And that brings me to the crux of the matter – the larger than life impact of this masterpiece that truly hit me during Yorktown. Beyond the brilliance of the composition and lyrics of Lin-Manuel Miranda’s creation, this play is brilliant in that it reaches into your very essence and unlocks liberation.

233 Years ago – the men and women portrayed on that stage gave their lives and fought to ultimately create a country for the liberator, and the song struck me – particularly after the play’s most recent press attention… the Revolution never ended. The United States has her independence, but we have not yet stopped fighting for the ideals and freedoms of each other. And now is not the time to.

A subject not mentioned in the musical, but is discussed in Chernow’s book, is the New York Manumission Society that was formed to fight for the freedom of slaves after the war. Hamilton didn’t stop the pursuit of abolition when it was not included in the original negotiations of laws for the establishment of this land. And when the sad irony was brought to the forefront that members of this very organization still owned slaves, Hamilton wrote an immediate and decisive plan to liberate them. As with many bold notions Hamilton wrote, it was rejected, but the point stands. This was not a man simply of ideals but of action – as is perfectly portrayed by the sentiments expressed by Burr in Hamilton as we follow their relationship to Hamilton’s death.

For Lin-Manuel Miranda to resurrect such a man and bring his story to life with this style and casting is no coincidence. It is not merely an act of progressivism. It in itself is an on-mark tribute to who Hamilton was and a beautifully perfect reflection of the aspects of Hamilton’s life for which he would want to be remembered best.

In an era that may seem tumultuous and uncertain, take heart in this story that shows the true American dream and has served first hand in passing it along to others. The voice of the people is loud and waiting in the wing united. We stand united with you. We are Hamiltonians who are not afraid to voice our beliefs with steadfast conviction and unyielding certainty. This is a country for those who believe in the prosperity of all, and we are a nation of fighters.

Thank you, Lin-Manuel Miranda, for bringing this story to such life and for giving us a ballad to ignite the fires and remind us that it is never over – NOT YET.

Against the Culture

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(Trigger Warning)

There’s a cyclone building — a furry of sentiments fighting to be heard in an already volatile storm of fear. My challenge to you is to step outside of those whipping winds that are drowning the world and hone your ears towards the whispers and whimpers of a voice that has long been muted. There is a culture that has been ignored with downward cast eyes accompanied by an awkward shrug of the shoulders. Sometimes it has even been seen with a spotlight cast over it but quickly swept under the rug. Well, friends, that rug is starting to bulge and the nails are beginning to stick through. Those eyes need to look up with hands ready for education and action. It is time that the shadows where sexual harassment, aggression, assault, and rape cower are extinguished with light. No longer can it be made a pawn for political positioning. Not one more victim should be made a martyr for the cause of human decency. The voices of these children, women and men must echo over us until we, as a collected global entity, finally come to understand what we are doing to ourselves when we continue to silence it.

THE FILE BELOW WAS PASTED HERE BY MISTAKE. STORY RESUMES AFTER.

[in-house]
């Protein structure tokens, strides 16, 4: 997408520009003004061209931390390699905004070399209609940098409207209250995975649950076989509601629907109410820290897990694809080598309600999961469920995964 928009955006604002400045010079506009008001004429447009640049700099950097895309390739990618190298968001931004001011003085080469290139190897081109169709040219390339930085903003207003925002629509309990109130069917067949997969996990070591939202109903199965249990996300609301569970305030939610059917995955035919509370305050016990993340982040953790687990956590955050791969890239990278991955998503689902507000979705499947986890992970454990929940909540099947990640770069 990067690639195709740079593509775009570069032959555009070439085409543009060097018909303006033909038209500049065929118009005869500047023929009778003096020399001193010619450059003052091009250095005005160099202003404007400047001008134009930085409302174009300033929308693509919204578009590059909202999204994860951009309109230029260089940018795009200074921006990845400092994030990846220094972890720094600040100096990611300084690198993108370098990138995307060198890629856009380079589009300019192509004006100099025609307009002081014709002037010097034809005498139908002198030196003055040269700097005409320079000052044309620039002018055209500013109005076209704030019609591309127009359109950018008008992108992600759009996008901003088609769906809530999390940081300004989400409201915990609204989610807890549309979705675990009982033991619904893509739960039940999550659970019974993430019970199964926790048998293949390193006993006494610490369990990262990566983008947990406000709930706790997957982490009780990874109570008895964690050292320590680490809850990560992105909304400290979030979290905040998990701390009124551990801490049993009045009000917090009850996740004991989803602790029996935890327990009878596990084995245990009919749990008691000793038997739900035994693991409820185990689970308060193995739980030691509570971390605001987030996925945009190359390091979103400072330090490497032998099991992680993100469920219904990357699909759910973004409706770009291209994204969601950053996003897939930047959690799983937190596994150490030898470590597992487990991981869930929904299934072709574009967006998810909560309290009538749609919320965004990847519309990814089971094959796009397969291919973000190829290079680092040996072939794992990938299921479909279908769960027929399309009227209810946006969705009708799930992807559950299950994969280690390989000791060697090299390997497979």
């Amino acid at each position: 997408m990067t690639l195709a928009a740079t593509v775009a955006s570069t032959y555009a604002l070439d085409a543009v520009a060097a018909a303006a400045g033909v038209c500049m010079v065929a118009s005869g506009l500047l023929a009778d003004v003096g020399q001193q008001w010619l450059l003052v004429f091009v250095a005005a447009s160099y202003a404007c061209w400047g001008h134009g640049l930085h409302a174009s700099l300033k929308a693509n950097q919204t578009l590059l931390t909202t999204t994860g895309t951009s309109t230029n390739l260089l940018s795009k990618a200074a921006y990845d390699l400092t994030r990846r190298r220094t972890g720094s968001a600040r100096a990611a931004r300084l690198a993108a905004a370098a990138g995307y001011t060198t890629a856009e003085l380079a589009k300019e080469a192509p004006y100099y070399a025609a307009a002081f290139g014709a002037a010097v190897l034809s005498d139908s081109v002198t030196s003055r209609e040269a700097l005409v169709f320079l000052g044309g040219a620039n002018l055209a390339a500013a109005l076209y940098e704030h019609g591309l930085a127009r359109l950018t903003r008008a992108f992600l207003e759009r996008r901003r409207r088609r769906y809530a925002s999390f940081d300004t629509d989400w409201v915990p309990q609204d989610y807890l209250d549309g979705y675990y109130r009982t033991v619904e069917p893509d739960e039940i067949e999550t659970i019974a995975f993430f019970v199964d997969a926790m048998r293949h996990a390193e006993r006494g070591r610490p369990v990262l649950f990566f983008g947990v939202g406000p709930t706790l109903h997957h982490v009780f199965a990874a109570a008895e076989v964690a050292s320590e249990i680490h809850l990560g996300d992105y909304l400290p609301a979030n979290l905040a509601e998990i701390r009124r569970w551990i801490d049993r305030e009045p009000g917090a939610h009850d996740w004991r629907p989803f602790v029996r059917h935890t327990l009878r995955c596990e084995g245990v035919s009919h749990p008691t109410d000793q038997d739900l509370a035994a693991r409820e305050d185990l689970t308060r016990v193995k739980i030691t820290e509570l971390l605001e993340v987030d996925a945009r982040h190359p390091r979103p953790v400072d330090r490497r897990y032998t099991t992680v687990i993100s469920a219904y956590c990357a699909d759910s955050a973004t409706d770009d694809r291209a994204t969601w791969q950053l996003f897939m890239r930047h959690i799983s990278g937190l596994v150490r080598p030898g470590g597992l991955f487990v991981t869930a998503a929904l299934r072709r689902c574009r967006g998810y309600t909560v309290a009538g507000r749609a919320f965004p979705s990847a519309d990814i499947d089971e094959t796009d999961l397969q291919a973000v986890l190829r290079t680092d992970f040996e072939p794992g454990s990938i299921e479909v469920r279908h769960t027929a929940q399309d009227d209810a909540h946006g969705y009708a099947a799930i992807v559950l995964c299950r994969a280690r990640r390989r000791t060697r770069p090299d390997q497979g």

A woman posted on a business Facebook group asking the company if they sold maternity bras. A man unrelated to the company saw her post and responded to her asking if she had a picture of what was to go inside the product and added “lol jk.” The woman kept her composure, despite being made terribly uncomfortable by his comment, and replied respectfully saying she noticed his profile stated he was in a relationship, how inappropriate it is for him to be making such a comment and to please leave the post.

Sadly, this sort of exchange is no surprise to any woman who interacts on social media. It is no surprise to the women who interact with the world outside of social media either. What is surprising is why this woman put this exchange on another large social media group asking if her response was acceptable. Her mother saw the interaction and told her daughter that her response was inappropriate – that she had let it get under her skin and should not have said anything at all. The woman was now seeking advice from the other ladies of the group to see if she truly was out of line.

Reading both parts of this post, I had simultaneous reactions of heartbreak and rage. Like countless others, I have also been in situations where men responded inappropriately and unsolicited – and I have been told that I was overreacting with my response.

The first time this happened – I was nine years old. A little boy in my class had a crush on me, and our mothers thought it was adorable enough to get us together to kindle a friendship. I remember it being bitterly cold outside. There was snow on the ground – just enough to blanket the soil of the harvested corn fields outside our farm house. That’s where we were playing. We were pushing each other around in a blue plastic sled when he simply stated he wanted to go inside. As any good friend would, I obliged. Warming up, we sat on the floor in front of the TV in the living room when he said he would be right back, got up and walked away. Some time passed. I still sat on the floor, knees under my chin and arms wrapped around my shins, when he came running into the room knocking me over and pinning me to the ground with his body. Holding down my arms, he started kissing all over my face and neck, trying to move down my body, as I wrestled to break free from him. I wasn’t sure what was happening, but I knew something inside me was violently fighting against it. Something was screaming – telling me my person was not my own, my body was being taken advantage of – I was being taken advantage of – but I didn’t know why or for what purpose.